Canadian Electrical Industry News Week

 

Oct 30, 2017

Exhibit FloorFalling costs, an expanding customer base, and growing recognition of the role clean energy will play in building a prosperous economy will drive the wind energy industry’s continued expansion in Canada, business leaders agreed as the Canadian Wind Energy Association’s (CanWEA) 33rd Annual Conference and Exhibition, which took place earlier this month in Montreal. The trade show component featured more than 110 exhibitors, representing the industry’s leading companies in Canada, showcasing the latest in wind-related products and services on the tradeshow floor.

 

 


A keynote address from Kim Rudd, Parliamentary Secretary to Natural Resources Minister Jim Carr talked about the federal government’s strategy for ensuring Canada’s natural resources get to market sustainably while creating opportunities in the shift to a low-carbon future. This shift requires supportive policy, strategic infrastructure investments, and the engagement of Canadians in defining Canada’s energy future.

“Clean energy and clean technology will be among the great growth stories of the 21st century, and that offers significant opportunity for Canada, and for Canada’s wind energy industry, to provide the innovative solutions required as the economy evolves,” said Rudd.

Sergio Marchi, CEO of the Canadian Electricity Association, used his keynote address to deliver a similar message, noting that Canada’s non-emitting electricity supplies are key to capturing new clean growth opportunities and doing so requires new approaches to the planning and operation of the electricity grid, policy considerations and public education.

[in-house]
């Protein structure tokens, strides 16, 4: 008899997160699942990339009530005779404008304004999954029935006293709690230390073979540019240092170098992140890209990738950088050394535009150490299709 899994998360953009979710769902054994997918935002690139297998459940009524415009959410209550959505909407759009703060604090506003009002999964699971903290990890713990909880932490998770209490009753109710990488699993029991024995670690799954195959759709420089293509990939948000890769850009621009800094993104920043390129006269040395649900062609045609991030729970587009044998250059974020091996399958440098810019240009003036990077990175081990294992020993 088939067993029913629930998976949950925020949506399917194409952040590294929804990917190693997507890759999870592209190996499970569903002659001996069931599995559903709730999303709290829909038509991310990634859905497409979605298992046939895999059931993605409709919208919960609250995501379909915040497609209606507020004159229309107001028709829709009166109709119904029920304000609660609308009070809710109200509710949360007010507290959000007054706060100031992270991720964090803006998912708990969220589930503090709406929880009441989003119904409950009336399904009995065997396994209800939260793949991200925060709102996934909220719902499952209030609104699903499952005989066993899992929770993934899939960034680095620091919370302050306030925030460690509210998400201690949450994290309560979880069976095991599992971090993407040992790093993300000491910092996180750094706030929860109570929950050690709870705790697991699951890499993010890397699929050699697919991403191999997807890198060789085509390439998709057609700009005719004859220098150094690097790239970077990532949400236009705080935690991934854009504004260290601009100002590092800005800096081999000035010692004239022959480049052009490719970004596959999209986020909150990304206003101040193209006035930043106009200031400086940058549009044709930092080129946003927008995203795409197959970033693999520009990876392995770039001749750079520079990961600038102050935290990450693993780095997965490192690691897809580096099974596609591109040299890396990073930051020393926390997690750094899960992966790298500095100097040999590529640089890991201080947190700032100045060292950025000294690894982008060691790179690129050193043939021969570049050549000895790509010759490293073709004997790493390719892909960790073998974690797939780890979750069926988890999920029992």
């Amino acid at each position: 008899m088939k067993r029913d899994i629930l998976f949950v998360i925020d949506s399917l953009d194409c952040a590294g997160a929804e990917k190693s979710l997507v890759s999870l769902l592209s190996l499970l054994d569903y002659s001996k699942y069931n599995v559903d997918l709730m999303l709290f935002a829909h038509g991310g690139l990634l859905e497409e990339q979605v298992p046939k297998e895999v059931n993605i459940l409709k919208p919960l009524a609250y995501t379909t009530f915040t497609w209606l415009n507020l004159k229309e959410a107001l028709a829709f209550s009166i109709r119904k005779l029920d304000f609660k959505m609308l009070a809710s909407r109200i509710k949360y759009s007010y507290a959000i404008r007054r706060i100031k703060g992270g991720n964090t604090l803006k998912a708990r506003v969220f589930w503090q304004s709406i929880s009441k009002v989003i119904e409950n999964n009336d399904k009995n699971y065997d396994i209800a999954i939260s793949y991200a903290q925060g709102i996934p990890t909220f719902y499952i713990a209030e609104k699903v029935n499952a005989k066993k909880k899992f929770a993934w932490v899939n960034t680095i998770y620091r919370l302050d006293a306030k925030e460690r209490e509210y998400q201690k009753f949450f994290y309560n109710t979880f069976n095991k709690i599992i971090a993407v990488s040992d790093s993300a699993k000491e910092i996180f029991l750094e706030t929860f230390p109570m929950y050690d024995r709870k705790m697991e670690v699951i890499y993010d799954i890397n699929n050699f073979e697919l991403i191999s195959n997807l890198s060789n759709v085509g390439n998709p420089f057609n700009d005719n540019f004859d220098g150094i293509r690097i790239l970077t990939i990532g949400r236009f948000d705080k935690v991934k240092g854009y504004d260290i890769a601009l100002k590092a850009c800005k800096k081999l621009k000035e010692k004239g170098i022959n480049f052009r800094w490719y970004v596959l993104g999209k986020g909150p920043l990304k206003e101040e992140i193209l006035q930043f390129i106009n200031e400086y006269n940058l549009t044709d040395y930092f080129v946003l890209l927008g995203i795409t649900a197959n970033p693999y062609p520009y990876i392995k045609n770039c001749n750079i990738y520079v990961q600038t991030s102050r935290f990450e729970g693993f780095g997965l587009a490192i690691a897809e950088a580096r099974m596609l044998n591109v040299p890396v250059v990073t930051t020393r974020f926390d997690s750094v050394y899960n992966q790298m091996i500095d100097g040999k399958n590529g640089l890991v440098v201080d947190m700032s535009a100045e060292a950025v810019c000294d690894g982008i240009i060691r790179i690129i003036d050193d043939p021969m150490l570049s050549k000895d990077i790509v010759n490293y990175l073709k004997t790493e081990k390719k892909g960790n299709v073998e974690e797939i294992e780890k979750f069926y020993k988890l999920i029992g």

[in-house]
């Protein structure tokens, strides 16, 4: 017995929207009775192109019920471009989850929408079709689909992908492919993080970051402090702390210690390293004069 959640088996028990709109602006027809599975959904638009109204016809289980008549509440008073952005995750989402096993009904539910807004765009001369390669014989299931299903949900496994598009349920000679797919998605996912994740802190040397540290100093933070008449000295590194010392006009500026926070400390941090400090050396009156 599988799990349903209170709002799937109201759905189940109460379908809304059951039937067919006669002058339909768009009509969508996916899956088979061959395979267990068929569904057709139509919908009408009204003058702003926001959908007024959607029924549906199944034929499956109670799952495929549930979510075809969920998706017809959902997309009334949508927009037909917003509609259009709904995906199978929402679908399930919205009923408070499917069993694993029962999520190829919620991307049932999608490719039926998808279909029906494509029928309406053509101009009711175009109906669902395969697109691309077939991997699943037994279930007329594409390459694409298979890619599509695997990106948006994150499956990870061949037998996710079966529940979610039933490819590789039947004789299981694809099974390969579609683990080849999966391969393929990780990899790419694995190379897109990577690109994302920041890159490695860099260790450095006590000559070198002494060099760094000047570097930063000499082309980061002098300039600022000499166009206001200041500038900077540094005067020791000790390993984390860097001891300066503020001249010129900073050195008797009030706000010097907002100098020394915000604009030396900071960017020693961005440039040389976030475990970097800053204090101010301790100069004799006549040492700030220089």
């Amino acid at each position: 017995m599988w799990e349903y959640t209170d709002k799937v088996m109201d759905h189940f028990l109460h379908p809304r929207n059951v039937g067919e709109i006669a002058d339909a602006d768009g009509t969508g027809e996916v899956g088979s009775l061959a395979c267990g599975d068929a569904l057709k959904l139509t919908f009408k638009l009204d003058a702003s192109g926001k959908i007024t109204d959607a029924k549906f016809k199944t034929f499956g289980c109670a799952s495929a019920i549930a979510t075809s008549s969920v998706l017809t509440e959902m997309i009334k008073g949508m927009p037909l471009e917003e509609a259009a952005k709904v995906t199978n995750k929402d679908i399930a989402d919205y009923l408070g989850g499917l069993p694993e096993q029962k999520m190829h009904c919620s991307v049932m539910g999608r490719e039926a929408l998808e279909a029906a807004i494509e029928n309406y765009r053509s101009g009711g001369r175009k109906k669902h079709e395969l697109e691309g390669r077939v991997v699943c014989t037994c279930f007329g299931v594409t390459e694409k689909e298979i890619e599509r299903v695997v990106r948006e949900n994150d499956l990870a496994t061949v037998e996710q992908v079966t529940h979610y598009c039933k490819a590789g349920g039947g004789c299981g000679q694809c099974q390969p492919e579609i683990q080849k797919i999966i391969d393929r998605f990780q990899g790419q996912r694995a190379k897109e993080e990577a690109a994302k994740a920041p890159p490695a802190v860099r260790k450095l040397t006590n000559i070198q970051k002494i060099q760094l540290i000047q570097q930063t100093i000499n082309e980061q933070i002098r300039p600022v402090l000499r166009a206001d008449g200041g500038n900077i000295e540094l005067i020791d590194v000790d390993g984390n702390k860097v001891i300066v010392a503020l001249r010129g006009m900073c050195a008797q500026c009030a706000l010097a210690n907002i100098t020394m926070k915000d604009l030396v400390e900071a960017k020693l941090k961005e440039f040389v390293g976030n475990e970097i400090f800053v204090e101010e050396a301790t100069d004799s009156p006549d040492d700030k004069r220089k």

CanWEA President Robert Hornung discussed the importance of clearly defining the scale and scope of the role natural gas will play in transitioning Canada to a 100% non-greenhouse gas-emitting electricity grid to provide clarity for investors and reduce the risk of stranding assets, which would impose additional costs on investors and consumers.

The conference’s line-up of expert speakers offered perspectives on actions needed to spur new investment and innovation, including expanding transmission infrastructure, encouraging electrification, and designing electricity markets that recognize the value wind energy brings to a modern electricity grid. The industry has its own work to do, they agreed, by continuing to focus on the technology innovation and operational improvements that are driving costs down.

Conference participants also heard about how the transition to low-carbon energy is opening new opportunities for wind energy to meet increasing demand from consumers for low-cost, stable-priced, and sustainable electricity.

The cost of wind energy has fallen 66% over the past seven years to become one of the lowest-cost options for new electricity supply available today. Bloomberg New Energy Finance’s New Energy Outlook 2017 predicts the levelized cost of onshore wind will fall another 47% by 2040, thanks to technological innovation and operational improvements. Offshore wind costs will plummet 71% over the same period.